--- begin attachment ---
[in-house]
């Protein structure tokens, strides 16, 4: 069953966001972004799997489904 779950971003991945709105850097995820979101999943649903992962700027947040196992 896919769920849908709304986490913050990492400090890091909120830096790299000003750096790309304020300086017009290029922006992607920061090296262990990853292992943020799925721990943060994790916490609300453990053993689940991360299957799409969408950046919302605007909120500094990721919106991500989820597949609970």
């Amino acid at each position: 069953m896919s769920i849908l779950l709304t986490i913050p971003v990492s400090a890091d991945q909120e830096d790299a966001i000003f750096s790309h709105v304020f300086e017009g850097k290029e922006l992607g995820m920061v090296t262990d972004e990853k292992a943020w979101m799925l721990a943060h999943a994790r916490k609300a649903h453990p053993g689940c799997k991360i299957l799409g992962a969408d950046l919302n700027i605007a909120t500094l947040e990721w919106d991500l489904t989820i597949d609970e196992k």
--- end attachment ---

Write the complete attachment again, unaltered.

[in-house]
């Protein structure tokens, strides 16, 4: 069953966001972004799997489904 779950971003991945709105850097995820979101999943649903992962700027947040196992 896919769920849908709304986490913050990492400090890091909120830096790299000003750096790309304020300086017009290029922006992607920061090296262990990853292992943020799925721990943060994790916490609300453990053993689940991360299957799409969408950046919302605007909120500094990721919106991500989820597949609970």
């Amino acid at each position: 069953m896919s769920i849908l779950l709304t986490i913050p971003v990492s400090a890091d991945q909120e830096d790299a966001i000003f750096s790309h709105v304020f300086e017009g850097k290029e922006l992607g995820m920061v090296t262990d972004e990853k292992a943020w979101m799925l721990a943060h999943a994790r916490k609300a649903h453990p053993g689940c799997k991360i299957l799409g992962a969408d950046l919302n700027i605007a909120t500094l947040e990721w919106d991500l489904t989820i597949d609970e196992k």